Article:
Summer is officially here! After a late, short Spring it’s been beautiful in Boston, sunny and warm. It’s been so lovely to have the windows open, feel the breeze and hear the birds chatter (the cats, of course, like it too).
But it won’t last. Eventually the heat and humidity will be oppressive. And I dread it. My c. 1900 abode is not equipped with central air conditioning (one of my favorite modern-day inventions). I’ll be making due with a couple of electric fans and a portable AC unit.
But thank goodness I have them!
It must have been brutal back in the day. There was no such thing as dressing down, it was layers upon layers and down to the ankle, no tank tops and shorts! Yikes!
Those of you in the same position as me know the “trying-to-keep-cool” drill:
PHASE 1: OPEN WINDOWS…initially so pleasant…until it becomes…well, less pleasant.
PHASE 2: BRING OUT THE FANS…the more power the better! Whiiiiirrrrrr…a little loud, but it’s great, until the humidity becomes too much.
PHASE 3: HOOK UP THE AC…my portable unit is no Central Air unit, but it’s better than nothing, that’s for sure! It’s also loud. And of course the fans are still going, working now to move the cooler air through the flat. In high summer I’m packin’ a lot of decibels! …sorry, what did you say?
So I’m taking time this first week of summer to give thanks for my climate-altering equipment, and of course to do a little research, to find out who I should thank for these amazing inventions.
THE ELECTRIC FAN
Of course manual fans go back to the dawn of time; any flat, semi-firm item will do. But what genius plugged it in? Dr. Schuyler Skaats Wheeler (1860-1923) of Massachusetts did it in 1882! It was a two-blade table top model.
Never heard of him.
Probably because that same year, Philip H. Diehl created a ceiling fan—much more effective—his invention was a big deal! (No pun intended…wink, wink.) I have totally heard of him! I actually owned one of his gorgeous fans a few years ago; almost 100 years old and it still worked!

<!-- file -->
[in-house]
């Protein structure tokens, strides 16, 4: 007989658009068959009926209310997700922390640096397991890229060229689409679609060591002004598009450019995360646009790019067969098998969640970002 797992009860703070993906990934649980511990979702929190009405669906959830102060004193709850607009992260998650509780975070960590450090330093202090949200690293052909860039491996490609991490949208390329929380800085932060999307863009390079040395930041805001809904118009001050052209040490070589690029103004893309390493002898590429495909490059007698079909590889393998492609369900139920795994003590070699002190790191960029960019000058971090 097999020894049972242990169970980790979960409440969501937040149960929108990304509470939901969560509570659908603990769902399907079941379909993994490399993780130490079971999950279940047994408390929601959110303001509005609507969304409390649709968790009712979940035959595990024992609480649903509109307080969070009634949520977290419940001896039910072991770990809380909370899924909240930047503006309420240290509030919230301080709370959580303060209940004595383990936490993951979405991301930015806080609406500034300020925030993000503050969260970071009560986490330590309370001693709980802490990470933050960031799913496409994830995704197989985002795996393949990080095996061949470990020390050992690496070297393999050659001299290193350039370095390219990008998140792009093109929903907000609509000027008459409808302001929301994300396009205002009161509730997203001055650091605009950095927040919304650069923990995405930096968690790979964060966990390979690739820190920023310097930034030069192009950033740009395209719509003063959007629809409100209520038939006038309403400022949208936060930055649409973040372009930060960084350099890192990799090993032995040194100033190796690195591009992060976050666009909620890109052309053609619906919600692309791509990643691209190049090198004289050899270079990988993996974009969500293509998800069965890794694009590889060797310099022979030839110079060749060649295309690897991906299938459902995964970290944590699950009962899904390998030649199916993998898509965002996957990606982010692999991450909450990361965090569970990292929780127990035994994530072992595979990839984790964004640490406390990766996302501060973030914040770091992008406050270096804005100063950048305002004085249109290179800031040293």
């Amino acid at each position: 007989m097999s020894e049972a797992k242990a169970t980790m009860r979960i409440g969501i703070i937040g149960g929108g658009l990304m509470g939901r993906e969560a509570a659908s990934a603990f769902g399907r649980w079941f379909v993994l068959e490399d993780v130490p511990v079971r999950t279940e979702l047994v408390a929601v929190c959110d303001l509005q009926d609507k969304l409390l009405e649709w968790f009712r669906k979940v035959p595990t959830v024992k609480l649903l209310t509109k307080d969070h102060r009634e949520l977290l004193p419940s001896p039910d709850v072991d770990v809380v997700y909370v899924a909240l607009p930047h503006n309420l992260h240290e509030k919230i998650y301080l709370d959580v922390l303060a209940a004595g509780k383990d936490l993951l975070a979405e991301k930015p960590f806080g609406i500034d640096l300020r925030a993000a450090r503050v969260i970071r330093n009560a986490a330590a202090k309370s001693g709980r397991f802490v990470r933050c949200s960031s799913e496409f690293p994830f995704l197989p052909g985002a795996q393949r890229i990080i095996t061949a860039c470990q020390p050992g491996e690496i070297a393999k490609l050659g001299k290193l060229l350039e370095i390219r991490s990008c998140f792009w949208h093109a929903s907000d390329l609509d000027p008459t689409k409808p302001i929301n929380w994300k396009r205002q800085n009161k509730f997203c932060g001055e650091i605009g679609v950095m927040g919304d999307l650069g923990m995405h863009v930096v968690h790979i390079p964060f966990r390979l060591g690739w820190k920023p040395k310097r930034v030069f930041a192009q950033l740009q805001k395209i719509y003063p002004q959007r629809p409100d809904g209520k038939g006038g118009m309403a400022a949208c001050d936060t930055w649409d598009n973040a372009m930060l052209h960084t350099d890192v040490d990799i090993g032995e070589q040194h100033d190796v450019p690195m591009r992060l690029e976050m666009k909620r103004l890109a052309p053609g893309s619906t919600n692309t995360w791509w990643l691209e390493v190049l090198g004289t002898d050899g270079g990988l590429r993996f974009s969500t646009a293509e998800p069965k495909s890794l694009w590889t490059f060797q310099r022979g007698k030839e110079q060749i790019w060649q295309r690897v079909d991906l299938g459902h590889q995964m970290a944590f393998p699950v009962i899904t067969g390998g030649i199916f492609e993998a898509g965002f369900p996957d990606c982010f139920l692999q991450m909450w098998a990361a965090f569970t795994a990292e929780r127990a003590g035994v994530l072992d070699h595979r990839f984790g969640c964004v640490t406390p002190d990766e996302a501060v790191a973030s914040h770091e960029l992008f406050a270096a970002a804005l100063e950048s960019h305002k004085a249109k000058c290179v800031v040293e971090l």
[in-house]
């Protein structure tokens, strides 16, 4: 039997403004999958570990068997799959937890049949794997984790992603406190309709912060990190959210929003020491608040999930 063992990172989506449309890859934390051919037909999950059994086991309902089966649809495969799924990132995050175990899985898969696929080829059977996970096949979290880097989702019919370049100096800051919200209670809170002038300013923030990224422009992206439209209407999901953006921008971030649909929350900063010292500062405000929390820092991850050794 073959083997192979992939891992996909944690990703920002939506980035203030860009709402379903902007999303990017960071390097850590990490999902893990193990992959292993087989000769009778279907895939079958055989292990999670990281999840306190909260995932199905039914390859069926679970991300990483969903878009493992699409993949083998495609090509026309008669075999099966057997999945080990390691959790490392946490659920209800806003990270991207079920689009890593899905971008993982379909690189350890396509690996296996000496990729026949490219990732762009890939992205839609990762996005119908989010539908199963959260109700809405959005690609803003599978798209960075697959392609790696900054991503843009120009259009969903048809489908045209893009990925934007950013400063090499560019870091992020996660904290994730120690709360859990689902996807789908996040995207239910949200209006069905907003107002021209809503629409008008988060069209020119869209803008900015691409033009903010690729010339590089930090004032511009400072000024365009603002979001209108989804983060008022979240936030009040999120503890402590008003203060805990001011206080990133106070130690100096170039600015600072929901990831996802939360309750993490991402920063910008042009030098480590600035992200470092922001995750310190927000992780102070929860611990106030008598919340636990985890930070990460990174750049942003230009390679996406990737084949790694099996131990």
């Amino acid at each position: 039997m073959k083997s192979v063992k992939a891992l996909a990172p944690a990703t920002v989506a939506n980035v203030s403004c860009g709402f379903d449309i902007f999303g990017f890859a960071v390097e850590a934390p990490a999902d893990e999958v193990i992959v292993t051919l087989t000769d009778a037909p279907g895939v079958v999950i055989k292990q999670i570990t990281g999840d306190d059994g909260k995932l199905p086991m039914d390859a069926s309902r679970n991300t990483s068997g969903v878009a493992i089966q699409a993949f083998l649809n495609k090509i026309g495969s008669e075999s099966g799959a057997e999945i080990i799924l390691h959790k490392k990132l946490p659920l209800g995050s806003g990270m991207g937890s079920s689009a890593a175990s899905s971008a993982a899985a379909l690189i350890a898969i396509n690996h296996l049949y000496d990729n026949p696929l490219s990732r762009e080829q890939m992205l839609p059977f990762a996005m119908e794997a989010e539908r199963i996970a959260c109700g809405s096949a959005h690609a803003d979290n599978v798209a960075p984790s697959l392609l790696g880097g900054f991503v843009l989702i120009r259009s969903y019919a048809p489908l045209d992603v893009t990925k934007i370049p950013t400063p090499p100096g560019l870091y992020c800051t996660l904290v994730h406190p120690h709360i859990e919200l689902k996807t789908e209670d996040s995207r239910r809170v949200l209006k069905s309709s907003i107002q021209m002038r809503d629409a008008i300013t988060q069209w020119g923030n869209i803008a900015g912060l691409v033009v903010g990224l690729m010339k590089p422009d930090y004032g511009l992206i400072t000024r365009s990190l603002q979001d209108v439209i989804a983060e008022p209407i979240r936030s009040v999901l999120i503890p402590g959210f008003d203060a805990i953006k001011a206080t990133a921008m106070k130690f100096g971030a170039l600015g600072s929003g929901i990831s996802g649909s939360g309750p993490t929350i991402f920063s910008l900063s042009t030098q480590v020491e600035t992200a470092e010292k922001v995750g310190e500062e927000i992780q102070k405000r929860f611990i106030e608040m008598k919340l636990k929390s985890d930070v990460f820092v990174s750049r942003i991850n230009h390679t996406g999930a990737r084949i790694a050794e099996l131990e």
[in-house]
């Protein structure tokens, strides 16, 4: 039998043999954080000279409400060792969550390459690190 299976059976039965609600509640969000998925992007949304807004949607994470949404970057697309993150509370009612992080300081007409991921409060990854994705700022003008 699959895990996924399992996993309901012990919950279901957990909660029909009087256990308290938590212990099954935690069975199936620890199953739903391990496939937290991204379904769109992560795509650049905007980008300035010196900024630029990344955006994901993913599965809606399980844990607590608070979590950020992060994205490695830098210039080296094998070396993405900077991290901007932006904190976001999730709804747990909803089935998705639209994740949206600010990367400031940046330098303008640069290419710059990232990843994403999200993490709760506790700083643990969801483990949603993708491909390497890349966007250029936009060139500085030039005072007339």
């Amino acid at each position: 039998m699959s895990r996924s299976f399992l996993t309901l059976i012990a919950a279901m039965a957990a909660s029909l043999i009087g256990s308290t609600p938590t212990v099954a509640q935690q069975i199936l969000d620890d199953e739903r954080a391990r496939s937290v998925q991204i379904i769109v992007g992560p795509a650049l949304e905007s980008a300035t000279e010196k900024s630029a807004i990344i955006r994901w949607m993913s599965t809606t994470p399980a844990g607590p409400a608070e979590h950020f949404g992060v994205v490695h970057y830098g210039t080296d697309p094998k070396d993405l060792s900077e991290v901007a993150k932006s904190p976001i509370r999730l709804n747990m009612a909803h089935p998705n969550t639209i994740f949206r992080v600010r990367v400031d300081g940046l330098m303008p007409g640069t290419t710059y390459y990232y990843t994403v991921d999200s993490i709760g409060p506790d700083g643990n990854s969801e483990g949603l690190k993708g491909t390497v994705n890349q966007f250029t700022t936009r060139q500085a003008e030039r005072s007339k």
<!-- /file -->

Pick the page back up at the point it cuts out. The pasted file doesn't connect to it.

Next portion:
Prior to air conditioning, electric fans were everywhere: offices, stores, public spaces, so it was important that they were attractive looking. They were fancier than what we use today; ornate, maybe even made of brass. These high-tech devises were not affordable for the average household until after 1920 or so.
In the 1950s the box fan hit the market. Box fans were made to fit into a window and could either draw cooler air in or force hotter indoor air out.
Thank you Mr. Wheeler and Mr. Diehl!
Those darned Romans were so clever! Of course they figured out a way to cool their rooms: they built channels in the walls that cold water could be pumped through to bring the air temperature down. Of course that only added to the humidity, and for me, abating humidity is critical.
Fast-forward to 1901. Willis Haviland Carrier (1876-1960) was contracted by a printing company in Brooklyn, New York to devise a way for them to control the heat and humidity in their plant. (Carrier is certainly a brand that’s stuck…just saw a commercial on tv for his products!)
His solution was to draw the air in the room over refrigeration coils, thereby lowering the temperature and humidity before returning it to the room. He even applied a gauge to the unit so the workers could control the level of cooling.
By 1915 Carrier’s company was marketing AC to large facilities such as the White House, U.S. Capitol and Madison Square Garden. He continued to experiment and improve his product, and by 1922 he was able to offer a product to smaller venues such as movie theatres (which often used their cool environment as a draw), offices and eventually homes.
The home market, however, was curbed significantly by the Great Depression and World War II, but the window air conditioner was introduced to the open arms of the post-war consumer market.
Thank you Mr. Carrier!
How do you stay cool in the heat? How would you do in the summer if you didn’t have AC? Or maybe you go without all summer? Share in the comments!
Craughwell, Thomas J. 2012. 30,000 Years of Inventions: Breakthroughs, Discoveries, and Accidents That Changed Human History. New York, NY. Black Dog & Leventhal Publishers, Inc.